Syria’s Secular and Islamist Rebels: Who Are the Saudis and the Qataris Arming?

Out of Istanbul, the two Gulf states play a game of conflicting favorites that is getting in the way creating a unified rebel force to topple the Assad regime

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MARCO LONGARI / AFP / Getty Images

Syrian rebels take position during clashes with regime forces in the northern city of Aleppo on Sept. 14, 2012

Vast swaths of northern Syria, especially in the province of Idlib, have slipped out of the hands of President Bashar Assad, if not quite out of his reach. The area is now a de facto liberated zone, though the daily attacks by Damascus’ air force and the shelling from the handful of checkpoints and bases regime forces have fallen back to are reminders that the rebel hold on the territory remains fluid and fragile.

What is remarkable is that this substantial strip of “free” Syria has been patched together in the past 18 months by military defectors, students, tradesmen, farmers and pharmacists who have not only withstood the Syrian army’s withering fire but in some instances repelled it using a hodgepodge of limited, light weaponry. The feat is even more amazing when one considers the disarray among the outside powers supplying arms to the loosely allied band of rebels.

(PHOTOS: Syria’s Year of Chaos and Photos of a Slow-Motion War)

As TIME reports here, disorder and distrust plague two of the rebels’ international patrons: Saudi Arabia and Qatar. The two Gulf powerhouses are no longer on the same page when it comes to determining who among the plethora of mushrooming Syrian rebel groups should be armed. The rift surfaced in August, with the alleged Saudi and Qatari representatives in charge of funneling free weaponry to the rebels clearly backing different factions among the groups — including various shades of secular and Islamist militias — under the broad umbrella that is the Free Syrian Army (FSA).

The middlemen of the two countries operate out of Turkey, the regional military power. Ankara has been quite public with its denunciation of Assad even as it denies any involvement in shuffling weapons across the border to Syrian rebels. It claims its territory is not being used to do so. And yet, as TIME reported in June, a secretive group operates something like a command center in Istanbul, directing the distribution of vital military supplies believed to be provided by Saudi Arabia and Qatar and transported with the help of Turkish intelligence to the Syrian border and then to the rebels. Further reporting has revealed more details of the operation, the politics and favoritism that undermine the task of creating a unified rebel force out of the wide array of groups trying to topple the Assad regime.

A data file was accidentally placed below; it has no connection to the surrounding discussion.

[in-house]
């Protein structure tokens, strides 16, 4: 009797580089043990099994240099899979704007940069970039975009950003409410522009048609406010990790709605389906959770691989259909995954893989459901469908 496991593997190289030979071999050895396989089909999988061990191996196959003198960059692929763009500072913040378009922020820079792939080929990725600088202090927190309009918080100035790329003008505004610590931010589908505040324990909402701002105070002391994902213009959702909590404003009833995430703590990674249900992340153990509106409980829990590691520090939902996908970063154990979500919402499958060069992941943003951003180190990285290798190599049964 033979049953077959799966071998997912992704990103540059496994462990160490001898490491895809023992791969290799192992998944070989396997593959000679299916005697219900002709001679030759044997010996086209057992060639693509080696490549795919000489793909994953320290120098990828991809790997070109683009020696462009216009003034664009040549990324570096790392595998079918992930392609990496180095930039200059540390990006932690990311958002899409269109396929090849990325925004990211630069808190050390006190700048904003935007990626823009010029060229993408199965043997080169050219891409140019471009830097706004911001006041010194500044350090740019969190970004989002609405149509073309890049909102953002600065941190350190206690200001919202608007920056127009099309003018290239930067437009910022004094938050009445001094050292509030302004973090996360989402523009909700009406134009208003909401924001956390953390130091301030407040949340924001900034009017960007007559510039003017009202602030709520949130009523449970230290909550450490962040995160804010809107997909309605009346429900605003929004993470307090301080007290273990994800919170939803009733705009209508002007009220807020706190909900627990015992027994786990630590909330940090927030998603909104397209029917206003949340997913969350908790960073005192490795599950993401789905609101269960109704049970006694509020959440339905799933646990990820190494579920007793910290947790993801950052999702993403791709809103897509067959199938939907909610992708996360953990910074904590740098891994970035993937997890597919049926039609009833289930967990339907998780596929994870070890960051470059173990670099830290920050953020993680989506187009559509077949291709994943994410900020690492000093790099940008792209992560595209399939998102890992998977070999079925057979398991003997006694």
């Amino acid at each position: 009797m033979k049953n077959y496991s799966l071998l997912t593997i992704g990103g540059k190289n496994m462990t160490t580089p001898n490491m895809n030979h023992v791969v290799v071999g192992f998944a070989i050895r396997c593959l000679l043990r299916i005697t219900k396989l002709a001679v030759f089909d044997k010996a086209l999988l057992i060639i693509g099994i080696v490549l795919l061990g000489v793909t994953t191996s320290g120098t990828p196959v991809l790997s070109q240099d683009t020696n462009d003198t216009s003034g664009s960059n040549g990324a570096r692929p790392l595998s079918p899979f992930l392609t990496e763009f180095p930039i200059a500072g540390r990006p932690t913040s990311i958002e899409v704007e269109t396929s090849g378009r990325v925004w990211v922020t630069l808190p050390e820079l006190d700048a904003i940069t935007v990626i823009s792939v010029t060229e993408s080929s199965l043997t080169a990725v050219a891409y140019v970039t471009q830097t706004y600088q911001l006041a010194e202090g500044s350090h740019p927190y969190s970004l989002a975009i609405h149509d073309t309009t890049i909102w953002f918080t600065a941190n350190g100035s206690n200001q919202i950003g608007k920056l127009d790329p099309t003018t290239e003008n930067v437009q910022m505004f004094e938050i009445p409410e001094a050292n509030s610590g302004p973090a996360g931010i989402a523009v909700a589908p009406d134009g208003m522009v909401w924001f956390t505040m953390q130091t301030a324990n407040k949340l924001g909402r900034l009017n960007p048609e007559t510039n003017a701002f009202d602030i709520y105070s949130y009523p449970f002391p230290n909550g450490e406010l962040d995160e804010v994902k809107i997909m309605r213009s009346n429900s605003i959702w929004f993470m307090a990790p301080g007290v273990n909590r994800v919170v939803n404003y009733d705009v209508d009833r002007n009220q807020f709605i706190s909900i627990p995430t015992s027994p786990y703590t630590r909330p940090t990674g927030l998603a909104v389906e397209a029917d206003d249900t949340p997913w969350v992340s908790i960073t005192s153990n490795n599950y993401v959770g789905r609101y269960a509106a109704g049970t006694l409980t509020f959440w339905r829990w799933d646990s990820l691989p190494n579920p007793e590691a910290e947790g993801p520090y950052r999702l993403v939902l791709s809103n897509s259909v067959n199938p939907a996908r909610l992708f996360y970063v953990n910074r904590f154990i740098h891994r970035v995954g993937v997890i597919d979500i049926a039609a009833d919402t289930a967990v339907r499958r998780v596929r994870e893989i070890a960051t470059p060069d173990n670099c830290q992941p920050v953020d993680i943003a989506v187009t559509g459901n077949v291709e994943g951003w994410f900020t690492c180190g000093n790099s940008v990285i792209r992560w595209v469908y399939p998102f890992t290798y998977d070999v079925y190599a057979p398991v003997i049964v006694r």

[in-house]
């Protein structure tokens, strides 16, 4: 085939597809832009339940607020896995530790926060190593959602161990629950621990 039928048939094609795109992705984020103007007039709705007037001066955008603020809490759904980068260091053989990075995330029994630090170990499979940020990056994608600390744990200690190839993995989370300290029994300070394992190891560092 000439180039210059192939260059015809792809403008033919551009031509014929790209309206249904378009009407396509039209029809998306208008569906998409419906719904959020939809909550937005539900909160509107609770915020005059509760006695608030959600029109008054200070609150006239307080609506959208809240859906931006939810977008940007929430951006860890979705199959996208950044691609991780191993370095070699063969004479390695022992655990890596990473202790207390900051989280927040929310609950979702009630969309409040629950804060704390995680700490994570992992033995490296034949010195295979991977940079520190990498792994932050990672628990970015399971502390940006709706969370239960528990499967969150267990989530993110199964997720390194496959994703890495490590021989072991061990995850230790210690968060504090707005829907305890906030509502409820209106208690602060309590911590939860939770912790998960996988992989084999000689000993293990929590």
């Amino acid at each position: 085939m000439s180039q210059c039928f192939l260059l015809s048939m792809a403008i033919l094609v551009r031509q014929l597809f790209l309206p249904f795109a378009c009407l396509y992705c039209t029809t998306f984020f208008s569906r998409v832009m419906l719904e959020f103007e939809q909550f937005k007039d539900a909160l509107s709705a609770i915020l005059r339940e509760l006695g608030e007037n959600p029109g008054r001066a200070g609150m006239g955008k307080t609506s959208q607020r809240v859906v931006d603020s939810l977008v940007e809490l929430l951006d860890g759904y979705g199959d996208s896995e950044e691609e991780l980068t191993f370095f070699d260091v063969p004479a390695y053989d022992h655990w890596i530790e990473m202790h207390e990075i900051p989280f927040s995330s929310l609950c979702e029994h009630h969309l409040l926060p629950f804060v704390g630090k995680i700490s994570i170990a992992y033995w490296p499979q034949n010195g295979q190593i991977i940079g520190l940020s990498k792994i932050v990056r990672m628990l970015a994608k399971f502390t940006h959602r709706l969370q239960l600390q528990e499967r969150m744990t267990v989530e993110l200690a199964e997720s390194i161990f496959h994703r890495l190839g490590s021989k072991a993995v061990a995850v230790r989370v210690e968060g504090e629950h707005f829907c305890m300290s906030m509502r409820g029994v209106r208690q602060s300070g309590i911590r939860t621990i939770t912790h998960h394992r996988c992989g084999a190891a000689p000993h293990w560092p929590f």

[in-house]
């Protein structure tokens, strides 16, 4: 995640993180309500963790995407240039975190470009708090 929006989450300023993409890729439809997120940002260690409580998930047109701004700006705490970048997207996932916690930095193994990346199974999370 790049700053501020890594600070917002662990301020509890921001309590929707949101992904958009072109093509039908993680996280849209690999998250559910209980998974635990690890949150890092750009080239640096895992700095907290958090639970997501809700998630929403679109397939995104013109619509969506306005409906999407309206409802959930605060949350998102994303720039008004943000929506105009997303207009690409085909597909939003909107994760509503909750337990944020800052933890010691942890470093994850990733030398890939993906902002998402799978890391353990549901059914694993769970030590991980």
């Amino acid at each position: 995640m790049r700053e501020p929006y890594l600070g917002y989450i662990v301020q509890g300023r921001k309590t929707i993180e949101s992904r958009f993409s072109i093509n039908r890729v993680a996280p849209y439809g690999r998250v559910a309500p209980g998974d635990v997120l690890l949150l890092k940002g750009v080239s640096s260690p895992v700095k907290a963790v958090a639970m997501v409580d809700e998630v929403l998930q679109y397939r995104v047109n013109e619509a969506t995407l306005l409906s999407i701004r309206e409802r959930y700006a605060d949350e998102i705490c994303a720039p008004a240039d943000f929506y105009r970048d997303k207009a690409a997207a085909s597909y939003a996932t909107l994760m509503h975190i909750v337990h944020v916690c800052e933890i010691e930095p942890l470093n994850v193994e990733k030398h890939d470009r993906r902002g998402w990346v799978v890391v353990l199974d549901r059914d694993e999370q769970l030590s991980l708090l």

(The FSA is nominally headed by Riad al-As’aad, who is based in Turkey. Neither As’aad nor his chief FSA rival General Mustafa Sheikh are party to the Istanbul control room that supplies and arms rebels who operate under the FSA banner. The two men each have their own sources of funding and are independently distributing money and weapons to selected FSA units.)

According to sources who have dealt with him, Saudi Arabia’s man in the Istanbul control center is a Lebanese politician named Okab Sakr. He belongs to the Future Movement, the organization of former Lebanese Prime Minister Saad Hariri, which has a history of enmity with Damascus. (Syria was accused of complicity in the 2005 assassination of Hariri’s father Rafiq.) The party has not made Sakr available to TIME, denies his involvement in any weapons deals and insists that Sakr is in Belgium “on leave” from his political duties.

However, he apparently was in the southern Turkish city of Antakya in late August. A TIME inquiry with an Antakya hotel confirms Sakr was in the area at the time. According to rebel sources who dealt with him, the Lebanese politician was there overseeing the distribution of batches of supplies — small consignments of 50,000 Kalashnikov bullets and several dozen rocket-propelled grenades — to at least four different FSA groups in Idlib province as well as larger consignments to other areas including Homs. The FSA sources also say he met with some commanders but not others — a selectivity that led to much chagrin.

(PHOTOS: Syria at War)

That kind of favoritism has caused problems on the ground in many ways. According to FSA sources, prominent activists and members of the Istanbul control room, Sakr was mainly responsible for designating the representatives in Syria’s 14 provinces to whom the Istanbul center would funnel small batches of light weapons — Kalashnikov rifles, BKC machine guns, rocket-propelled grenade launchers and ammunition — to reach FSA groups operating in each area. But the 20 or so Syrians selected to distribute armaments (some areas, like Damascus, have more than one representative) were not all effective. These representatives were “supposed to deliver the support inside, but they did not have a presence on the ground. They weren’t known,” says an influential U.S.-based Syrian activist with wide contacts inside Syria who played a role in setting up the Istanbul operations room. “I saw this weak point, so I connected Okab to people I knew were working on the ground. And I wasn’t the only one to do this. Others did too, because we wanted the room to succeed.”